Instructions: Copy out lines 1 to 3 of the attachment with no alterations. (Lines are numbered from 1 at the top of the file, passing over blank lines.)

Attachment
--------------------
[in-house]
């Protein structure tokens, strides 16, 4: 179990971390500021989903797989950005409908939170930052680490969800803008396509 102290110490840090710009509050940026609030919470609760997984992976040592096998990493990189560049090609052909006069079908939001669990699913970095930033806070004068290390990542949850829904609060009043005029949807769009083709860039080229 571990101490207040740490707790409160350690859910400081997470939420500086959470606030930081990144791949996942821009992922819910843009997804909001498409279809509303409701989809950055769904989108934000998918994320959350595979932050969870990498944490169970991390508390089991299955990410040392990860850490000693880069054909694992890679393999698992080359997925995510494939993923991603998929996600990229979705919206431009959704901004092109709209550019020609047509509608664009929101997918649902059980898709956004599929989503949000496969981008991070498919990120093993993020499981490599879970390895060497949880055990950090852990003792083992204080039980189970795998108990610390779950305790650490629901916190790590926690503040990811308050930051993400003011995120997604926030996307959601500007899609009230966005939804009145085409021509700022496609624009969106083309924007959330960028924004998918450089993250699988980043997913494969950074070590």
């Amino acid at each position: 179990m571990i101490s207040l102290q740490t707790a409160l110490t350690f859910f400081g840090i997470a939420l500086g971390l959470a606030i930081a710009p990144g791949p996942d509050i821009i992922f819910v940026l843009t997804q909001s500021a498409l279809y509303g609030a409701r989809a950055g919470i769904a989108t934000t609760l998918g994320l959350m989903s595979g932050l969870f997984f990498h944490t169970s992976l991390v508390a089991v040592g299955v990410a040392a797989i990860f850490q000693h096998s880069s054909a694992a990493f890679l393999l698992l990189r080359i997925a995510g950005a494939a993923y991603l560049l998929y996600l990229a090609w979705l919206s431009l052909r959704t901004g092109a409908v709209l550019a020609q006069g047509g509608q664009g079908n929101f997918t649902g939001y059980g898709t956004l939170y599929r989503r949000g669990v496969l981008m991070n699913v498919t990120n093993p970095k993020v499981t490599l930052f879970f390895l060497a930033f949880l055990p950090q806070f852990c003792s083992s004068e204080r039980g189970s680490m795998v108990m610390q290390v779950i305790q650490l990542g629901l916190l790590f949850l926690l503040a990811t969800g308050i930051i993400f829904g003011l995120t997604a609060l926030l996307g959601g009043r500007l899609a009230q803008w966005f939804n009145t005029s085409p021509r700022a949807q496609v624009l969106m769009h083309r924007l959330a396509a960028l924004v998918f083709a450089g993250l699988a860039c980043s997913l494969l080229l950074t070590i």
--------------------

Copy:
[in-house]
């Protein structure tokens, strides 16, 4: 179990971390500021989903797989950005409908939170930052680490969800803008396509 102290110490840090710009509050940026609030919470609760997984992976040592096998990493990189560049090609052909006069079908939001669990699913970095930033806070004068290390990542949850829904609060009043005029949807769009083709860039080229 571990101490207040740490707790409160350690859910400081997470939420500086959470606030930081990144791949996942821009992922819910843009997804909001498409279809509303409701989809950055769904989108934000998918994320959350595979932050969870990498944490169970991390508390089991299955990410040392990860850490000693880069054909694992890679393999698992080359997925995510494939993923991603998929996600990229979705919206431009959704901004092109709209550019020609047509509608664009929101997918649902059980898709956004599929989503949000496969981008991070498919990120093993993020499981490599879970390895060497949880055990950090852990003792083992204080039980189970795998108990610390779950305790650490629901916190790590926690503040990811308050930051993400003011995120997604926030996307959601500007899609009230966005939804009145085409021509700022496609624009969106083309924007959330960028924004998918450089993250699988980043997913494969950074070590």
């Amino acid at each position: 179990m571990i101490s207040l102290q740490t707790a409160l110490t350690f859910f400081g840090i997470a939420l500086g971390l959470a606030i930081a710009p990144g791949p996942d509050i821009i992922f819910v940026l843009t997804q909001s500021a498409l279809y509303g609030a409701r989809a950055g919470i769904a989108t934000t609760l998918g994320l959350m989903s595979g932050l969870f997984f990498h944490t169970s992976l991390v508390a089991v040592g299955v990410a040392a797989i990860f850490q000693h096998s880069s054909a694992a990493f890679l393999l698992l990189r080359i997925a995510g950005a494939a993923y991603l560049l998929y996600l990229a090609w979705l919206s431009l052909r959704t901004g092109a409908v709209l550019a020609q006069g047509g509608q664009g079908n929101f997918t649902g939001y059980g898709t956004l939170y599929r989503r949000g669990v496969l981008m991070n699913v498919t990120n093993p970095k993020v499981t490599l930052f879970f390895l060497a930033f949880l055990p950090q806070f852990c003792s083992s004068e204080r039980g189970s680490m795998v108990m610390q290390v779950i305790q650490l990542g629901l916190l790590f949850l926690l503040a990811t969800g308050i930051i993400f829904g003011l995120t997604a609060l926030l996307g959601g009043r500007l899609a009230q803008w966005f939804n009145t005029s085409p021509r700022a949807q496609v624009l969106m769009h083309r924007l959330a396509a960028l924004v998918f083709a450089g993250l699988a860039c980043s997913l494969l080229l950074t070590i």